Love to Eat or Eating for Love?

By Beth Hubrich, RD, Calorie Control Council Contributor —

February 8, 2012 -With Valentine’s Day approaching, I thought I would share a little on love and eating.  To be perfectly honest, I have never been a big fan of Valentine’s Day.  It seems very contrived, in my opinion.  Who wants to get flowers from their significant other because they feel they have to.  But as of last year, Valentine’s Day has taken on a whole new meaning.  On February 14, 2011, the most wonderful bundle of joy entered our lives.  A room full of Valentines stacked to the ceiling wouldn’t come close to expressing how much love and joy he has brought our family.  And, even though I cannot believe he will be 1 soon, I so hate to see the coming of his birthday.  Because once he is 1, it means I have just 17 years left before he “officially leaves the nest.”  (A lifetime of birthdays would not be enough for me – 18 is way too short.)

Since my son is a “Valentine baby” it got me thinking about all that we do on Valentine’s Day.  And, for many it’s not just an excuse to buy overpriced flowers, it’s also an excuse to overindulge.  But I think we should begin to think about this holiday (and others) in a different way.

Do we love to eat or are we eating for love?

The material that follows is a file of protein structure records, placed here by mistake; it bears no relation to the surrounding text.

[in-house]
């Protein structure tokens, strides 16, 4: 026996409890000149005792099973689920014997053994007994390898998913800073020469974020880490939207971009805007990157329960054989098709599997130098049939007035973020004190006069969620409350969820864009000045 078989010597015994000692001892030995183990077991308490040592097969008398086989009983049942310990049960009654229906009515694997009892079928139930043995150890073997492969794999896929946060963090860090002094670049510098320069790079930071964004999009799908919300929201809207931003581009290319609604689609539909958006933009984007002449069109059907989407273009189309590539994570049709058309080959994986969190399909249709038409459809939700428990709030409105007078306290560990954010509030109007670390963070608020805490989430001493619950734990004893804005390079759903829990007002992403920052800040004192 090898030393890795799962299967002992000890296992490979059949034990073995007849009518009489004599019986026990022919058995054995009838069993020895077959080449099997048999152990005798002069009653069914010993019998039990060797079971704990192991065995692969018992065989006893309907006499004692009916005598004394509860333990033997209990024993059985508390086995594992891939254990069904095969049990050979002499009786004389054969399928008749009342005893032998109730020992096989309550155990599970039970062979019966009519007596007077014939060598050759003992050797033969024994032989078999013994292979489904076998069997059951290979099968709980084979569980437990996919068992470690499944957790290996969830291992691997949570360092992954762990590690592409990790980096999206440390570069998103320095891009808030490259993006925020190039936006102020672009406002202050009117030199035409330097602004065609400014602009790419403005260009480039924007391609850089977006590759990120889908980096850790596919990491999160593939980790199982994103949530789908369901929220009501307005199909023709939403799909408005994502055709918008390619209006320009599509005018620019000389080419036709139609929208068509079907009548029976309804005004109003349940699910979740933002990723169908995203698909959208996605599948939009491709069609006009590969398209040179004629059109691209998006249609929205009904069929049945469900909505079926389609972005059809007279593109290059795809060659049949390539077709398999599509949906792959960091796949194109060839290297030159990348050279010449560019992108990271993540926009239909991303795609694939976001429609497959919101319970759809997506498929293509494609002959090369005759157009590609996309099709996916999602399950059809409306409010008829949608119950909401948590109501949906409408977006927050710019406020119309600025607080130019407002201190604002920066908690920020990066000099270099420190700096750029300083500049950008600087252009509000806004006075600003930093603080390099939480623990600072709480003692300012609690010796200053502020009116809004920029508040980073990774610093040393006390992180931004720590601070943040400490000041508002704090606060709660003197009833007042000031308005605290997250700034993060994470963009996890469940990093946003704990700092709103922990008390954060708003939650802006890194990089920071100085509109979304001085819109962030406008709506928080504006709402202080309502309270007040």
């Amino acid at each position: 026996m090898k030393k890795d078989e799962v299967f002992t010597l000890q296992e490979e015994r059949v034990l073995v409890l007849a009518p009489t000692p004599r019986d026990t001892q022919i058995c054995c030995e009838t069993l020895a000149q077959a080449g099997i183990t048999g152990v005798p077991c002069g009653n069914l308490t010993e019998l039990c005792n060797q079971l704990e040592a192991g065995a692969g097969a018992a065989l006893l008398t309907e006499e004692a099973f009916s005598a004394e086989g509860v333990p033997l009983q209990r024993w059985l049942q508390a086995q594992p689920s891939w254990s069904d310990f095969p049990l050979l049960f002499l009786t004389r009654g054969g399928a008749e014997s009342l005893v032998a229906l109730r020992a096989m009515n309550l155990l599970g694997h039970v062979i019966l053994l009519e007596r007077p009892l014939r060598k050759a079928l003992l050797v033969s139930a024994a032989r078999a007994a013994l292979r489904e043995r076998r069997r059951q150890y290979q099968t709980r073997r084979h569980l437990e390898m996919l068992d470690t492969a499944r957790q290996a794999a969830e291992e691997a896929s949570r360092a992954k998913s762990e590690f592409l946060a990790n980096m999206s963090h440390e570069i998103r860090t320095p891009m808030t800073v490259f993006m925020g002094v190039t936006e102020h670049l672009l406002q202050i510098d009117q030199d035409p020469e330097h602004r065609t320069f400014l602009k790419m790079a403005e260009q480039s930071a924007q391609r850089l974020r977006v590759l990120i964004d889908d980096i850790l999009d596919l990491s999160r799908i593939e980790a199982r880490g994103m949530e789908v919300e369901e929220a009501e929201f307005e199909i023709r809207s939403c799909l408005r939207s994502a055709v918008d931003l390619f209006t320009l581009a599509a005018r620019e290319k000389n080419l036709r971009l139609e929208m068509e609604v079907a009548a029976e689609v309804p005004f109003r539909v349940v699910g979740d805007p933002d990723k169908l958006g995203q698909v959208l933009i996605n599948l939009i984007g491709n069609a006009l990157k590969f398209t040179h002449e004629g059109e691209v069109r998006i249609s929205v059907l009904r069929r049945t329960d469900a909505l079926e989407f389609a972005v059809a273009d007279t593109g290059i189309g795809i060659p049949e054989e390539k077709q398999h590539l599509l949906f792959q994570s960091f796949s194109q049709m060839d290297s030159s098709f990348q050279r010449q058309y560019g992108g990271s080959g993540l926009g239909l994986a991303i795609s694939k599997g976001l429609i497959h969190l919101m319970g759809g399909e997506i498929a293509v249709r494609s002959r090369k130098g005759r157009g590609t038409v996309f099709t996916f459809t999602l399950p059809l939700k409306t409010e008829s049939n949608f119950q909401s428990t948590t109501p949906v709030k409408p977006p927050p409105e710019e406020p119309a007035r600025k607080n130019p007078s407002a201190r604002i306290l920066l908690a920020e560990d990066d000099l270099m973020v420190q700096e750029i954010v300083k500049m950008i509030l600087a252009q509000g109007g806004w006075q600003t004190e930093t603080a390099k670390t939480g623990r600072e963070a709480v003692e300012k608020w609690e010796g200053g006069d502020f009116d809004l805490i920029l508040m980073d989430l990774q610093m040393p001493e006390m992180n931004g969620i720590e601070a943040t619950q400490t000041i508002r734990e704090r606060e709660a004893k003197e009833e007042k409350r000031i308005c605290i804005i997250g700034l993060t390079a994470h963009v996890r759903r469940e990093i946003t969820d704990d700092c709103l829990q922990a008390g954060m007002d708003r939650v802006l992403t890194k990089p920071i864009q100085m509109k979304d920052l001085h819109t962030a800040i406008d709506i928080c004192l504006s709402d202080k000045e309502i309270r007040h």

I will be the first to admit that I do love to eat.  (Last week I had fried dill pickles with a totally delicious sauce, French fries and a Monte Cristo sandwich.  Come on, you have to give the “prego” a pass every once in a while.) But, what I should be doing is eating for love.  What exactly do I mean by this, you ask?  What I mean is this.   If I am eating for love, then I am eating to take care of myself so that I can take care of others – my children, my unborn child and my husband.  So, this Valentine’s Day why not focus on delicious foods that can help you eat for love – that is eat better?  Here are a few quick suggestions:

  • Opt for a small piece of dark chocolate. Research suggests that dark chocolate contains antioxidants that are good for the heart.
  • Instead of going out for an overpriced, fancy dinner on Valentine’s Day, make a date to exercise.  Perhaps it’s a long bike ride or a hike up a mountain. Either way, the exercise will get your heart pumping and you’ll be spending quality with each other, instead of excess calories.
  • If you drink, do so in moderation and opt for a glass of red wine.  Again, research has shown that red wine contains good for you antioxidants.
  • If you are preparing a special meal, go light on the sauces.  Grill or bake instead of fry and opt for delicious fruit as a dessert with a small amount of whipped topping.
  • Check out the many reduced-sugar, sugar-free and light options available.  There are plenty of reduced-calorie recipes available that can still make a tasty treat and feed your craving.

For more tips, check out the following article.

Or, fall in love with some of these recipes.

Hope you all have a happy and healthy Valentine’s day!

faq2Do you have questions about low-calorie sweeteners? Want to learn more about maintaining a healthy lifestyle? You asked and we listened. Our resident Registered Dietitians answered the most popular questions about low-calorie sweeteners.

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